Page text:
The Indian government plans to monitor, intercept and trace messages on every social media platform. However, the step has triggered the WhatsApp and social media debate around upholding privacy vs inability to tackle social evil. Activists fear that the fact that a government can easily track down all its citizens curtails the right to free speech and expression. India recently saw a total crackdown on network services in the Kashmir valley after Article 370 abrogation. It saw several citizens in distress due to the unavailability of communication channels.
According to media reports, by January 2020 the Union Ministry of Electronics and Information Technology will publish a new set of rules for social media intermediaries allowing people to send and share messages. It will also include e-commerce, other apps, and websites. The new draft will also include the demand of a local office in India for any international platform with more than 5 million users in India.
Taking China as an Example
Indian government places China as an example when defending its stance. The Chinese government has a far deeper online surveillance structure. Chinese users also witness the disappearance of messages that contain banned words. Similarly, India wants the platform to use automated tools to keep a check on messages, trace. India also wants WhatsApp to report the original sender or emerging source of misleading messages and videos, which sparked the privacy debate.
The Big Debate: Does India want WhatsApp to flout its own privacy rules?
In a related case in Supreme Court, the Attorney General of India said that social media companies that cannot decrypt the information of such cases including sedition, pornography and other crimes for investigating agencies should have no business carrying on in India.
However, similar to Chinese surveillance WhatsApp recently made a startling revelation that Indian journalists and human rights activists were targets of surveillance using Israeli spyware Pegasus.
WhatsApp’s Crusade against Disinformation
WhatsApp took several steps to come up with solutions such as:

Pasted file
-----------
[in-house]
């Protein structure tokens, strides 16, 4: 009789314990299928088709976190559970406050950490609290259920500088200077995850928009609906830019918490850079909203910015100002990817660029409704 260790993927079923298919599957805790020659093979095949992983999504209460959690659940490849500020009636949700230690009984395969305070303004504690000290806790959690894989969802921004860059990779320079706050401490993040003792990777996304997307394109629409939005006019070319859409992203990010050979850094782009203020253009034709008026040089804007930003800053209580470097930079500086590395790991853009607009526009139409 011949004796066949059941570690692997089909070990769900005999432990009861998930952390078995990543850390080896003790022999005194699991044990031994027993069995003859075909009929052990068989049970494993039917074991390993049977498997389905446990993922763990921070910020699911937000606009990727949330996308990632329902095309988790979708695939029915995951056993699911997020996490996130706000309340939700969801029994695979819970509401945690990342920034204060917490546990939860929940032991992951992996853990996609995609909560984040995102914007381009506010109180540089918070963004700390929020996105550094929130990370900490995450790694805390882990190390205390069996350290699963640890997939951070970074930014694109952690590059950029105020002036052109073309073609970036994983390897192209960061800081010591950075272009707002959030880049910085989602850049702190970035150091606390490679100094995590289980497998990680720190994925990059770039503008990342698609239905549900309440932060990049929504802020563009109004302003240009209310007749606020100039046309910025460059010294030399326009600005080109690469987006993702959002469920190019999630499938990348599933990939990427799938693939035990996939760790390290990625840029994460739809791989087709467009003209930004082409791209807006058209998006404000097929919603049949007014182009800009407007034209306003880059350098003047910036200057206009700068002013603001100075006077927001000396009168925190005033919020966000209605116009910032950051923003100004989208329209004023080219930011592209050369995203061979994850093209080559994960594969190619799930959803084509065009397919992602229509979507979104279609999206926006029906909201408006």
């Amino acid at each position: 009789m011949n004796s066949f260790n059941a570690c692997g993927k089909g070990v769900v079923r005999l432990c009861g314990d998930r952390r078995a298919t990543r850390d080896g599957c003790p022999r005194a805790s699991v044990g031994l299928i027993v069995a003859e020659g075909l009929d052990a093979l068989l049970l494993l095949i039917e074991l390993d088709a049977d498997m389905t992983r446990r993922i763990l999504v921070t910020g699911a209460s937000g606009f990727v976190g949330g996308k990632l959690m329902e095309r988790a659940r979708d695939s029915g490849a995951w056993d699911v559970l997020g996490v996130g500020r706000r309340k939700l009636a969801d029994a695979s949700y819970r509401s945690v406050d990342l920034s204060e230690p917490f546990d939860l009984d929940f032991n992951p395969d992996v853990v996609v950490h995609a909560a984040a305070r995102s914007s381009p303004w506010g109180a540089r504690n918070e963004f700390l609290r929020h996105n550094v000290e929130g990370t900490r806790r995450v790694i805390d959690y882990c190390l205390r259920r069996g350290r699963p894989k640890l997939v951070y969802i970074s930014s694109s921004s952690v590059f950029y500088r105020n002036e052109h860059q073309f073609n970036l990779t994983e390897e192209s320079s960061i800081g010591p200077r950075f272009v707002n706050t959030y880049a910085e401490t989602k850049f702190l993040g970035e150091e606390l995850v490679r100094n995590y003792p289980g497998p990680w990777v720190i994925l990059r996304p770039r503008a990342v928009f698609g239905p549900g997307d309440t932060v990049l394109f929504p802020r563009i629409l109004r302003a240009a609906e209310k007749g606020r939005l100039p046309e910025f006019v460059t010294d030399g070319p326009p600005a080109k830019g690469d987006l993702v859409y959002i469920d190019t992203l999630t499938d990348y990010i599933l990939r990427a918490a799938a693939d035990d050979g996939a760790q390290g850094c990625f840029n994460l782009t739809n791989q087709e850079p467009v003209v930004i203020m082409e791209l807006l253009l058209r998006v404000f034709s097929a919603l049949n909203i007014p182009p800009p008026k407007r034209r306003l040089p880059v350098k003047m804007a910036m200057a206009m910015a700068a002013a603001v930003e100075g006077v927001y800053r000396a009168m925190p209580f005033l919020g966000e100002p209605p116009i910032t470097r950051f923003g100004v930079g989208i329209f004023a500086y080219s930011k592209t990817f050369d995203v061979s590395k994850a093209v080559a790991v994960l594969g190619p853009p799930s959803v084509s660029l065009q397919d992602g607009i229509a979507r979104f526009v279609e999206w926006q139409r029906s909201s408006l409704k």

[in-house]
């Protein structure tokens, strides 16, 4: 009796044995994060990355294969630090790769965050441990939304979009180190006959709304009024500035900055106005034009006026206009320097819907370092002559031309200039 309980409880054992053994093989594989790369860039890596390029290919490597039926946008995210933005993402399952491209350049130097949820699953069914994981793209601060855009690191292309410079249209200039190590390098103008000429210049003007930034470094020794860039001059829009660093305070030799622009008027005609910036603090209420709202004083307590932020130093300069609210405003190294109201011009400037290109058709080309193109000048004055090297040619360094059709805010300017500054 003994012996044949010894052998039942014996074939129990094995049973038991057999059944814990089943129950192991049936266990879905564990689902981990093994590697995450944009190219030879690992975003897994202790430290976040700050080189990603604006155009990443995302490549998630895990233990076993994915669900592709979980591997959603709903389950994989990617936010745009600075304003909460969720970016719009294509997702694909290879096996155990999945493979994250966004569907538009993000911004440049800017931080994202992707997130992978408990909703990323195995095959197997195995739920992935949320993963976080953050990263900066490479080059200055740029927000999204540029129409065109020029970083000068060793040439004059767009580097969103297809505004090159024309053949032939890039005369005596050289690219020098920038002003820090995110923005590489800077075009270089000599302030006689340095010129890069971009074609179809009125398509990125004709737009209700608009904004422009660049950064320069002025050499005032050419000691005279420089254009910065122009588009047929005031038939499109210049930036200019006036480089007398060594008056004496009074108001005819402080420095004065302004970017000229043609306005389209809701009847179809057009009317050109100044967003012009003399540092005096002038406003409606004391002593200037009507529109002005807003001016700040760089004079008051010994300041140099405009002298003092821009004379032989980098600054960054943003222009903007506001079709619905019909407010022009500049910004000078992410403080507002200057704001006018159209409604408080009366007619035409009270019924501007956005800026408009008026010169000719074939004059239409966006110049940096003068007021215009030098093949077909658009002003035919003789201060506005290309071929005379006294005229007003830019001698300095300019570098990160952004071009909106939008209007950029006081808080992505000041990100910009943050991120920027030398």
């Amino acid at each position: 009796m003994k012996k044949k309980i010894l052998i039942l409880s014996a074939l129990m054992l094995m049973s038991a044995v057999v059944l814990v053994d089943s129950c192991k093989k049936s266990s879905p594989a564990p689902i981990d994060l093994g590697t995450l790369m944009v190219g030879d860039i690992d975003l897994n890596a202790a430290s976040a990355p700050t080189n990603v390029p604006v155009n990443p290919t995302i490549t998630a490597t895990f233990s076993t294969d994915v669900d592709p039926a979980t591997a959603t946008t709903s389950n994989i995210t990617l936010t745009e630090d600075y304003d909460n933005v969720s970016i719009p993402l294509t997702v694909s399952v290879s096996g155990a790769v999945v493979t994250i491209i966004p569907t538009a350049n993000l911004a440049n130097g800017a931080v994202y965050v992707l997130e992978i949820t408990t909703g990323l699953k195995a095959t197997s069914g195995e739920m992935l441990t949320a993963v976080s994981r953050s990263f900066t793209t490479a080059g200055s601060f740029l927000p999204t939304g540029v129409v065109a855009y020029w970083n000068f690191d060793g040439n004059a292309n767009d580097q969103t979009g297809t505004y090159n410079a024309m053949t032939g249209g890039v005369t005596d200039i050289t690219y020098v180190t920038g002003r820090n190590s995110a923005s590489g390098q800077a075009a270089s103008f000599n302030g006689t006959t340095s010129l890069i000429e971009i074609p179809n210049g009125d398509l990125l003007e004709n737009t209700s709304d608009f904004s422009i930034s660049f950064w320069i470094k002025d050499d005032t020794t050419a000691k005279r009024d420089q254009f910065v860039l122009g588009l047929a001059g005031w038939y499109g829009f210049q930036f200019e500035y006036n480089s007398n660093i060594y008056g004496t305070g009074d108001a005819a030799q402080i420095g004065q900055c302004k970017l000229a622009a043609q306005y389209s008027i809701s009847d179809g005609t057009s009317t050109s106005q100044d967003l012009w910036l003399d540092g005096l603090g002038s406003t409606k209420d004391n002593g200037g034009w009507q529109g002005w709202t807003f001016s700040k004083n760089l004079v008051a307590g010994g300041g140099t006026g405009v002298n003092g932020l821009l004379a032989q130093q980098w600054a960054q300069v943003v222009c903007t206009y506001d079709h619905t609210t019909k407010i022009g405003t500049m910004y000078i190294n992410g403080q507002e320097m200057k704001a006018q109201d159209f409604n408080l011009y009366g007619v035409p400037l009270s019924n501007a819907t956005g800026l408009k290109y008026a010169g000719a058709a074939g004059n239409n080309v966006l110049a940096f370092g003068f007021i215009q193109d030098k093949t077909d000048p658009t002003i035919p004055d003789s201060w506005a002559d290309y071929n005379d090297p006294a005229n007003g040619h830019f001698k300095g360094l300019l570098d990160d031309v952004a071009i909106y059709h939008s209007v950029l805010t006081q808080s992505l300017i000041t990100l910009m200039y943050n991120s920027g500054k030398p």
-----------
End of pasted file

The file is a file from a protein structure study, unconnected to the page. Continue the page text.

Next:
- Limiting the number of forwards to not more than 5 users at once.
- It ran a nationwide ad-campaign asking people to “spread joys, not rumours”.
- It is also actively banning 2 million accounts that send a high volume of messages immediately after signing up.
Carl Woog, WhatsApp’s global head of communication said that what the GOI wants is not possible today as per the current end-to-end encryption that WhatsApp uses. It requires WhatsApp to re-architect and re-engineered the service. As per Woog, this will also make the platform a different product. Consequently, WhatsApp will not remain a private communication platform for its users by keeping a record of their phone numbers.
Is Indian Government right to demand a backdoor to WhatsApp?
Critics say complying with the proposed rules will not just weaken such platforms in India but also have global effects. Other governments will surely start making similar demands of local offices. This makes it difficult and challenging for the company to maintain different apps for every country. Moreover, apart from the debate, it undoes millions of users in India who were guaranteed privacy by WhatsApp.
That said, the Indian government is keen to find a possible solution. And thus tackle the heinous menace of mob violence triggered by rumour factories on WhatsApp. It has stated that its aim is to check the spread through misleading messages rather than to shut down or disrupt the platforms. The government demands a fact-checking and quality control mechanism to curtail the misleading messages spreading at their platform. But for WhatsApp that changes the privacy promise to their customers.